Teaching as an Art Form, Part I

The Elements of Teaching

Over 20 years ago, two college teachers wrote a book about teaching entitled The Elements of Teaching.1 In the book, Professors James Banner and Harold Cannon wrote simply and passionately about what it takes to be an effective teacher, and somehow manage to reduce the key aspects of a complex process down to nine primary elements. In so doing, they provide not only a road map of aspiration for the new teacher, but also signposts of inspiration for the experienced teacher.

In the very first sentence, the authors state their thesis:

Most teachers forget that teaching is an art.2

Of course, they acknowledge - as they must - that no single person can be a great artist in the classroom every day. But they note that most teachers prepare to teach by merely learning the subject they will teach and the methods of teaching that subject, but rarely consider the qualities of personal character that great teaching also requires. It is these qualities that this book addresses, and it does so out of a belief that these dimensions of character and mind are at the core of what we do, which they define as:

To help others acquire both the knowledge by which they can understand life in all its fullness and the dispositions by which they can live such a life.3

This is not a teaching methods book, and because its focus is on the necessary personal qualities of a teacher, it is universal to any subject one might choose to teach. In this newsletter, and the next, I will share with you the nine elements of teaching the book describes, and invite your comments and reactions to them: Learning, Authority, Ethics, Order, Imagination, Compassion, Patience, Character, and Pleasure.

Learning. Of course, one cannot effectively teach a subject without knowing and mastering that subject. But if it ends there, then this element of teaching will be missing or at least be shortchanged. Because, as the authors point out, “learning embodies the act of learning.”4 By that they mean, in showing our students how to learn our subject, we have to be enthusiastic about the act of learning ourselves; and we must keep up with our subject, and be excited about doing so. We must convey the love of learning to our students, even if our subject is not captivating on its own.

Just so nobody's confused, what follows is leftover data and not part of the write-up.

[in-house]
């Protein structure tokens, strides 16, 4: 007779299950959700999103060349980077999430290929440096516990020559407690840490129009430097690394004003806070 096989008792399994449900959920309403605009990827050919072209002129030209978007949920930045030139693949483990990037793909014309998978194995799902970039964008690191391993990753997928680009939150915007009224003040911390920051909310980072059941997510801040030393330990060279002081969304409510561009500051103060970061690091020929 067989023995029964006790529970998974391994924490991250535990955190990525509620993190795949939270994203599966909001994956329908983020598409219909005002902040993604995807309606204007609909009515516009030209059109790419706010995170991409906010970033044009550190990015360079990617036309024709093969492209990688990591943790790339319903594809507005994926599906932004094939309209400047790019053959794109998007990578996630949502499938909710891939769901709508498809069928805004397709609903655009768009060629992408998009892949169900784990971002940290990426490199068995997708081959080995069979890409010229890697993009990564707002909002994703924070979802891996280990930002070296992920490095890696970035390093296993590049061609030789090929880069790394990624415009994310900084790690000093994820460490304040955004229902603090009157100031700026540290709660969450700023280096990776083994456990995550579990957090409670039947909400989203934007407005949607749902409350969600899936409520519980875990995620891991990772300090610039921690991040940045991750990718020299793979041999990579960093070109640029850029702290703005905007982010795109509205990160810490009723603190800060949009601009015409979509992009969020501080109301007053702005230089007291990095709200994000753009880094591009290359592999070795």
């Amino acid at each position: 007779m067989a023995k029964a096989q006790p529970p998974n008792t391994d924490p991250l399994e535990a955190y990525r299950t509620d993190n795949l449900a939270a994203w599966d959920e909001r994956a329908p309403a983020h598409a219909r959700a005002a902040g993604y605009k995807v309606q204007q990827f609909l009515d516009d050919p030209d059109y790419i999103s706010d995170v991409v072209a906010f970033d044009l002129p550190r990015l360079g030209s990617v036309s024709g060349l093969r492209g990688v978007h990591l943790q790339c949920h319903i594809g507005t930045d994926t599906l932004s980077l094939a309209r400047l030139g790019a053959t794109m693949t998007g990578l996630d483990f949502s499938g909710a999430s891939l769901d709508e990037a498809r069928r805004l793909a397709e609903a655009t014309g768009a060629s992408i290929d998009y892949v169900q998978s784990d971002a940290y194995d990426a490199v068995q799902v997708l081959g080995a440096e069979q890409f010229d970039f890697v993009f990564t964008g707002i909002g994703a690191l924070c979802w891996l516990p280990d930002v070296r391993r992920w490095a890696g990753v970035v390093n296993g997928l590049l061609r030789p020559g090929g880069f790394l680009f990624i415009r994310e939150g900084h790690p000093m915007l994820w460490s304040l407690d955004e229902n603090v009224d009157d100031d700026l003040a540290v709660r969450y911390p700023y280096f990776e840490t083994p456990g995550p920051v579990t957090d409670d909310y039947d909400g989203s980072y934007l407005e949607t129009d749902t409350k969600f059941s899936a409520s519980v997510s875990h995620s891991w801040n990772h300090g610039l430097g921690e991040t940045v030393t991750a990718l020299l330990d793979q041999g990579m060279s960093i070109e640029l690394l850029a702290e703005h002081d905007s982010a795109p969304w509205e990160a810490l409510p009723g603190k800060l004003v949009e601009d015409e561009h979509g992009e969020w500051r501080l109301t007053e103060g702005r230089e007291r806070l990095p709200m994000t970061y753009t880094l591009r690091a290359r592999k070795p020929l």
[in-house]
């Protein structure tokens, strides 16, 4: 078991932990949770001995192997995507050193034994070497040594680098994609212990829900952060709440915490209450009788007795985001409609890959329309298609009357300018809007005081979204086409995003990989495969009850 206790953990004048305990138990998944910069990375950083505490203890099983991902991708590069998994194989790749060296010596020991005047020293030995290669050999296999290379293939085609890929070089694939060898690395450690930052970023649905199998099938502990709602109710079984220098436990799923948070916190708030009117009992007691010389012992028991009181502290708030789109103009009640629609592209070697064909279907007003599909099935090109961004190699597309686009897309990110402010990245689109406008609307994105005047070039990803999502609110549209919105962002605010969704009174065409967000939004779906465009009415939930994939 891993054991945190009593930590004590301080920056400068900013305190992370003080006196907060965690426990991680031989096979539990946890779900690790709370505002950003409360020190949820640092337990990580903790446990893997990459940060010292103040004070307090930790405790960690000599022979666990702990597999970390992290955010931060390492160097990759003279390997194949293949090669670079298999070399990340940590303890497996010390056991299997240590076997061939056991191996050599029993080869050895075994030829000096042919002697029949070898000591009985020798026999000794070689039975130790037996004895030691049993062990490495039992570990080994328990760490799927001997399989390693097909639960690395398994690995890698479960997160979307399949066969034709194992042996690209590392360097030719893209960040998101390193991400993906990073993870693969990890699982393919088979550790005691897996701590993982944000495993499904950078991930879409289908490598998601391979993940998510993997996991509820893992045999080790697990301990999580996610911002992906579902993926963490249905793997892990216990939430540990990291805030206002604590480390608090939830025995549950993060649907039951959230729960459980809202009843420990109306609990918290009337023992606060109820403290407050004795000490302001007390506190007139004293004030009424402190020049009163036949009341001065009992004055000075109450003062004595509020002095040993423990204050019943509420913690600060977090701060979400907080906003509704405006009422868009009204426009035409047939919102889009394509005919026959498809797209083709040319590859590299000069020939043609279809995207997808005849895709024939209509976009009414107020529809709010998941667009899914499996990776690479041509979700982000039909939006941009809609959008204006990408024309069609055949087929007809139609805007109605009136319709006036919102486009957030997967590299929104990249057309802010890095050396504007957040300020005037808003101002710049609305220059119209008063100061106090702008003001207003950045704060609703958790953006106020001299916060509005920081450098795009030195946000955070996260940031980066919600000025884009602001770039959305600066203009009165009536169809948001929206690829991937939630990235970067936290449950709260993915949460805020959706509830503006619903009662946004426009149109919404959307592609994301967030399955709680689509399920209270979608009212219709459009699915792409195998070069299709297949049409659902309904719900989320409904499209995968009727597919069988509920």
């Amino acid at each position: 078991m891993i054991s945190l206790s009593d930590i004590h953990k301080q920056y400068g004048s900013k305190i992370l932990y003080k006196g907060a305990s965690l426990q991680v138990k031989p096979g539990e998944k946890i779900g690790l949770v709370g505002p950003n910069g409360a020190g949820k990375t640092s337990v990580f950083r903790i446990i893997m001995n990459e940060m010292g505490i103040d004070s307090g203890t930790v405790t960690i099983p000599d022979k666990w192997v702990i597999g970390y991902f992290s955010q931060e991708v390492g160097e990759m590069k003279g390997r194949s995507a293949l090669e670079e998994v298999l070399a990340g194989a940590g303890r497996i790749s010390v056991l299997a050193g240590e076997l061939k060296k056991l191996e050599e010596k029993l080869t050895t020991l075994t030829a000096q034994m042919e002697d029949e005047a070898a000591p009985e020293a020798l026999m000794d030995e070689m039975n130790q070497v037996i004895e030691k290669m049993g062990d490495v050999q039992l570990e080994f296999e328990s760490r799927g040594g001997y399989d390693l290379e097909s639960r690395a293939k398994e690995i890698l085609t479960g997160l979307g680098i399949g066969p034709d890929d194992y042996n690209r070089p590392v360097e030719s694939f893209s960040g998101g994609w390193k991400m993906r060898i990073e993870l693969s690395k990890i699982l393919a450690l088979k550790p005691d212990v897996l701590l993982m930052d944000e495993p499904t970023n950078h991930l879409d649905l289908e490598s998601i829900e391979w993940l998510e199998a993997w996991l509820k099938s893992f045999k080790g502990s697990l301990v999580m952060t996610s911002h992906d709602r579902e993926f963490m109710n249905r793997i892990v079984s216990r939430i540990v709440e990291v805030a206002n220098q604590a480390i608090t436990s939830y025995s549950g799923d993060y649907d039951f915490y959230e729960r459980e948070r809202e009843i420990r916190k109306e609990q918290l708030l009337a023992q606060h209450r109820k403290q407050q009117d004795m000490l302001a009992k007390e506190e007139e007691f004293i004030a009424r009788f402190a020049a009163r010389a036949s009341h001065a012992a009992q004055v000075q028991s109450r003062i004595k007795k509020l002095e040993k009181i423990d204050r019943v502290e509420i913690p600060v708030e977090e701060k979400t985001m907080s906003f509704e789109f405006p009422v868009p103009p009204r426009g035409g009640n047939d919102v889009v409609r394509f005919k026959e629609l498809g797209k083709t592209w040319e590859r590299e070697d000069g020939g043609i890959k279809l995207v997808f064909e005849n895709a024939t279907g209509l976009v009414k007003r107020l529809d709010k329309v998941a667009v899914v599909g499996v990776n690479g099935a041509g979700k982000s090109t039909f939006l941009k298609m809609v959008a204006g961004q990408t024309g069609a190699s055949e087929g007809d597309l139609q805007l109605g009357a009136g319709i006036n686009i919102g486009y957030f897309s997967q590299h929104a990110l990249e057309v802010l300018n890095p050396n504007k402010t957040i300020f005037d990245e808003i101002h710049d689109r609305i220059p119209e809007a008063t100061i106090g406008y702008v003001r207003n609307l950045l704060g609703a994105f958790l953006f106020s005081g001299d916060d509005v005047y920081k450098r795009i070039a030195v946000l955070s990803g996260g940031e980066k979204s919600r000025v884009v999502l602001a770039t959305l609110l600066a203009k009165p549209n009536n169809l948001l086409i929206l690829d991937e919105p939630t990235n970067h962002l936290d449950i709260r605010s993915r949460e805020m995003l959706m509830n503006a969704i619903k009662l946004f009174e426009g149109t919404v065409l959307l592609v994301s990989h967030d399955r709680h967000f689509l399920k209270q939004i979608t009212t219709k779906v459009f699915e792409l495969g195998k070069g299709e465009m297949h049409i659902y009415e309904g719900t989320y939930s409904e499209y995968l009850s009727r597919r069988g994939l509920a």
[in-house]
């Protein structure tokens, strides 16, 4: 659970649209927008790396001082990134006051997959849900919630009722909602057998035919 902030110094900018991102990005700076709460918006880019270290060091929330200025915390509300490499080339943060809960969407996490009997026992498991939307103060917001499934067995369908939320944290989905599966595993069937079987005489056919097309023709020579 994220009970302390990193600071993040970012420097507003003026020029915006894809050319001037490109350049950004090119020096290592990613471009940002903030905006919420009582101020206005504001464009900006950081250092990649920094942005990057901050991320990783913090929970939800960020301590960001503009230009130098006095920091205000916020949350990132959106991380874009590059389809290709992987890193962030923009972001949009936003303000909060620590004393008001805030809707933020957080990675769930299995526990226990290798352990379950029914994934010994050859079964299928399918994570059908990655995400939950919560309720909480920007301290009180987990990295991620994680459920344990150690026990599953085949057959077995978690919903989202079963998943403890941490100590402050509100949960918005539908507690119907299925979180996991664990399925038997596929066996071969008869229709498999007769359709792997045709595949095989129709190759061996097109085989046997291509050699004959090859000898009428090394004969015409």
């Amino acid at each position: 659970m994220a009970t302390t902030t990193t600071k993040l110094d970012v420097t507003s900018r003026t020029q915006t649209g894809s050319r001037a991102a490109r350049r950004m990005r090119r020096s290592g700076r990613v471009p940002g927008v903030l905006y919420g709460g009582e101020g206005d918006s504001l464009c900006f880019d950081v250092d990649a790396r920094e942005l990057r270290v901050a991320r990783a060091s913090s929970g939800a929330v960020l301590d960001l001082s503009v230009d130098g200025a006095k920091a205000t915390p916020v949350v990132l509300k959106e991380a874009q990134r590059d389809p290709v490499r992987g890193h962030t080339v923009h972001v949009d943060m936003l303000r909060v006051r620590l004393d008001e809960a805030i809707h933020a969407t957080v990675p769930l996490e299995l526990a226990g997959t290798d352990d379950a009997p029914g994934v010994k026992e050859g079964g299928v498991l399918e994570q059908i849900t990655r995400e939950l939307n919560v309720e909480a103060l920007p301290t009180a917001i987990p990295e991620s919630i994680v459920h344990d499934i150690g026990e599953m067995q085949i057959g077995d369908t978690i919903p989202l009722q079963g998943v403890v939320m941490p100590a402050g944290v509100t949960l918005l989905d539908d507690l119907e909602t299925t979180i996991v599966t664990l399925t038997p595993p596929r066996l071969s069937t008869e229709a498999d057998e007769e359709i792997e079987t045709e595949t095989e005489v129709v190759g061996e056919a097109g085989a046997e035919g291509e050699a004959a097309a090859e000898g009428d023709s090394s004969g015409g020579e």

Authority. The authors define this element as “legitimate influence over others,” and distinguish it from mere power because, unlike power, authority is reciprocal, and depends on our students giving it to us, as well as our earning it. Authority in the classroom comes from showing a seriousness of purpose, and inspiring their students to believe that it will be rewarding and educational to follow them.

Ethics. Here, the authors refer to teaching that requires “student-centered” ethics at all times. “If the good of our students is not the focus of our attention, they cannot be taught, and are unlikely to learn.”5 What is hard about this, for many of us, is that if students are the focus of our attention, then we are not, and this self-denial is difficult. But it is required. We must be always attentive to our students’ welfare, and be willing to repeatedly make considerable gifts of energy and time to meet their needs.

Order. The element of order requires both authority and leadership. We must have earned our authority in the classroom, and we must be good leaders of it. We are good leaders of a classroom when we are clear with our students about the purpose of each lesson and assignment, and when our teaching has direction and momentum. We also must maintain a tranquil and safe environment for learning at all times. If we get a note from a student at the end of the year saying that we were “demanding but fair,” we know that we have done well in maintaining order.

In next week’s newsletter, I will share with you the authors’ five remaining Elements - Teaching, Imagination, Compassion, Patience, Character, and Pleasure.6


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Letters of Recommendation

Well, obviously, my recommendation this week is the book I am describing: The Elements of Teaching, by James M. Bannon, Jr. and Harold C. Cannon (Yale, 1999). I hope my description of the book this week, and next, intrigues you enough to read it in full.


Q of the Week

The Q of the Week this week is a Quote from an important article about teaching by Okianer Christian Dark that was forward-thinking at the time of its publication:

I believe that the most critical skills that teachers need are related to what is referred to as "good teaching” - the ability to listen, to demonstrate respect for the student, to model professionalism in the level of preparation and treatment of the materials, and to not take yourself so seriously. But most importantly, the teacher must be willing to engage in some risk taking to enhance and enrich the students’ learning experience.7


1

James M. Banner, Jr. & Harold C. Cannon, The Elements of Teaching (Yale University Press, 1999).

2

Id., p. 1.

3

Id., p. 3.

4

Id., p. 21.

5

Id., p. 35.

6

Today’s newsletter - and next week’s - is based on a book review I wrote about this book, which was originally published in Vol. 15, Issue 1 of Perspectives magazine, at pp. 41-44.

7

Okianer Christian Dark, Incorporating Issues of Race, Gender, Class, Sexual Orientation, and Disability into Law School Teaching, 32 Willamette L. Rev. 541, 543 (1996).